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The Palouse – A Visual Journey with the Fuji X-Series – Part 2 |
Olaf Sztaba

What a great trip it was! In our previous blog entry we shared the first photos from our escapade into the stunning Palouse region of southeastern Washington. Thank you for all your kind comments, shared stories and questions. The most appealing feature of the region is, ironically, the lack of popular spots such as Half Dome in Yosemite or Antelope Canyon in Arizona. The Palouse is for each individual to unravel and photograph. Every corner, every dirt road hides a visual gem to discover and some of them are only visible to you. While we made some preparations before the visit, such as studying excellent maps of Palouse by Teri Lou Danzler (you can get them here), the majority of our images came from exploring small rural dirt roads. The abundance of patterns and stunning visuals offer huge opportunities but you need concentration and strong composition skills. On the topic of composition, the process of elimination is especially important when photographing Palouse…….

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The Palouse – A Visual Journey with the Fuji X-Series | Olaf Sztaba

Each world religion has a place of very special importance where millions of the faithful make their pilgrimage. Similarly, there is a place that every photographer should visit. It is a land like no other. The unconscious beauty of the land captivated us. The abundance of shapes, patterns and colours produces dream-like visuals, which might overwhelm your senses at first. However, if you cut yourself off from the noise of your everyday life, turn off your cellphone, disconnect from the Internet and let your senses wander, you will find yourself in awe. Rolling yellow fields against the blue sky, whirling patterns of cut hay and huge expanses of sand dune-like hills are all a feast for the eyes. The Palouse is an agricultural region in southeastern Washington, which produces mostly wheat and legumes. We couldn’t find the origin of the name “Palouse.” Some sources claim that the name comes from the Palus tribe, only later converted to Pelouse by the French-Canadian fur traders, which means “land with short thick grass.” Later the name was changed to the current Palouse……..

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Vancouver in B&W | Olaf Sztaba

Last weekend we left home at 4:30 AM to capture Vancouver at its best. The hourly weather forecast was right and we encountered very contrasty weather conditions with stunningly rich skies and beautiful light. All we had to worry about was composition. It is something we spend a lot of time working on in the field. This is especially challenging in an urban environment when you have so many elements competing for the spot inside your frame. Pre-visualization, positioning of the camera and a rigorous elimination process are essential. In this post we would like to share with you B&W images shot with the Fuji X-T1 coupled with XF 14mm F2.8 & 56mm F1.2 lenses. We also worked with our Fuji X100S……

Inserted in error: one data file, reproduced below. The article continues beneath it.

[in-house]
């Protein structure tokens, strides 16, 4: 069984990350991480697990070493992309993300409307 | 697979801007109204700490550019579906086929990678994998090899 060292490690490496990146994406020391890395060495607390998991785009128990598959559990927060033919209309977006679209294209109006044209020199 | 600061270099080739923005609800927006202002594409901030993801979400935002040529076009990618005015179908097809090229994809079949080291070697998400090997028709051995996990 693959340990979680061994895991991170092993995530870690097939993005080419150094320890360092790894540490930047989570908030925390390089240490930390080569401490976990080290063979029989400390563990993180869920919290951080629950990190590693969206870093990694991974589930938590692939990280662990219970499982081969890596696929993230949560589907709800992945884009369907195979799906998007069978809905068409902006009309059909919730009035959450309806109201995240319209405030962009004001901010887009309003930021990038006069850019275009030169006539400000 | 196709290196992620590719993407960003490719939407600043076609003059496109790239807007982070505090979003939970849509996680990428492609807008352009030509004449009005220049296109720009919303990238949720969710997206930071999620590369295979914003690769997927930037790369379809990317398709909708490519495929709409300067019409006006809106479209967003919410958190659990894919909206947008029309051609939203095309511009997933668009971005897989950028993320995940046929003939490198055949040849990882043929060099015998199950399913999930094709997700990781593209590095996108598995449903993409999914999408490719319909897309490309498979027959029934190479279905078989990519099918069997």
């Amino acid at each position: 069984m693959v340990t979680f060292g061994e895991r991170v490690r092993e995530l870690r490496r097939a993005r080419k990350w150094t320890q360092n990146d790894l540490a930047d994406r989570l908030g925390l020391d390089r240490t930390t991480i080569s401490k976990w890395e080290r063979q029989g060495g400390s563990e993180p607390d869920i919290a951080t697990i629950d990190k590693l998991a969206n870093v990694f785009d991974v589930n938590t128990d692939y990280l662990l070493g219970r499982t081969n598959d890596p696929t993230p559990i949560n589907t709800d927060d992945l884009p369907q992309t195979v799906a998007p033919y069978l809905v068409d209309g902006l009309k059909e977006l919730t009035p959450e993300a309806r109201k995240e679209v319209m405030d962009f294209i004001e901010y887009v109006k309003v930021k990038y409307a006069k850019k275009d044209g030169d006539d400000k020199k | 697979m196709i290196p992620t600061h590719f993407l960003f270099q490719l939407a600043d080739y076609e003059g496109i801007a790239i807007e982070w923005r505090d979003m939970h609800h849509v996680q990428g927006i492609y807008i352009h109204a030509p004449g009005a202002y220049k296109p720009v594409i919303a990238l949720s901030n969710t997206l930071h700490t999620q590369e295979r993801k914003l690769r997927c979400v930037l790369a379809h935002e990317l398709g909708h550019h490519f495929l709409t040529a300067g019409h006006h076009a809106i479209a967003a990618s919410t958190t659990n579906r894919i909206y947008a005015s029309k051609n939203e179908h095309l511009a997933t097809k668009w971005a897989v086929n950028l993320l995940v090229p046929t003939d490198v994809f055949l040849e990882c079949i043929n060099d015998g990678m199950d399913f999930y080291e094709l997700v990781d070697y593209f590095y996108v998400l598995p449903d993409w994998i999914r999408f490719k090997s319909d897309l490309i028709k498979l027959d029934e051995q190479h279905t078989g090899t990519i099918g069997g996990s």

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In the Footsteps of Gold Prospectors with the Fuji X-T1 and X100S |
Olaf Sztaba

When we read about British Columbia’s Bridge River Valley and its rich history we knew it was going to be our next photo escapade. Last weekend we packed our gear: Fuji X-T1, Fuji X100S, 14mm F2.8, 56mm F1.2, some spare batteries, detailed maps of the region and warm clothing. We made sure we had a spare tire and at 3:00 AM we left Vancouver for a great photo adventure. First, we headed north on the Sea-to-Sky highway, past Whistler and toward Pemberton. We have visited this beautiful and photogenic town on many occasions but we couldn’t pass up the opportunity to capture some images as the sun rose. From Pemberton we drove east on Highway 99 toward Lillooet. It may surprise you but in 1860, it was the second largest North American centre west of Chicago after San Francisco, and the main hub of the Cariboo Gold Rush. In fact, the St’at’imc people have lived here for more than 8000 years. Despite the brief stop, we were able to capture a few images, including the historic train station (rebuilt recently)…..

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Sharpening – Monster Under the Bed – Debunked | Olaf Sztaba

Please keep in mind that in the artistic chain of creating a great image, a processing technique is only secondary to your creativity and your emotional connection with the subject. You should spend most of your time in the field concentrating on composition and light. Only when you master this part, can you complement your image with subtle processing techniques. The simpler and faster the method, the more time you will have to create great photographs. Don’t fall into a hole of never-ending alterations. Get the simplest processing software you can get. Playing for hours with your imagery in Photoshop won’t make you a better photographer; in fact, quite the opposite.……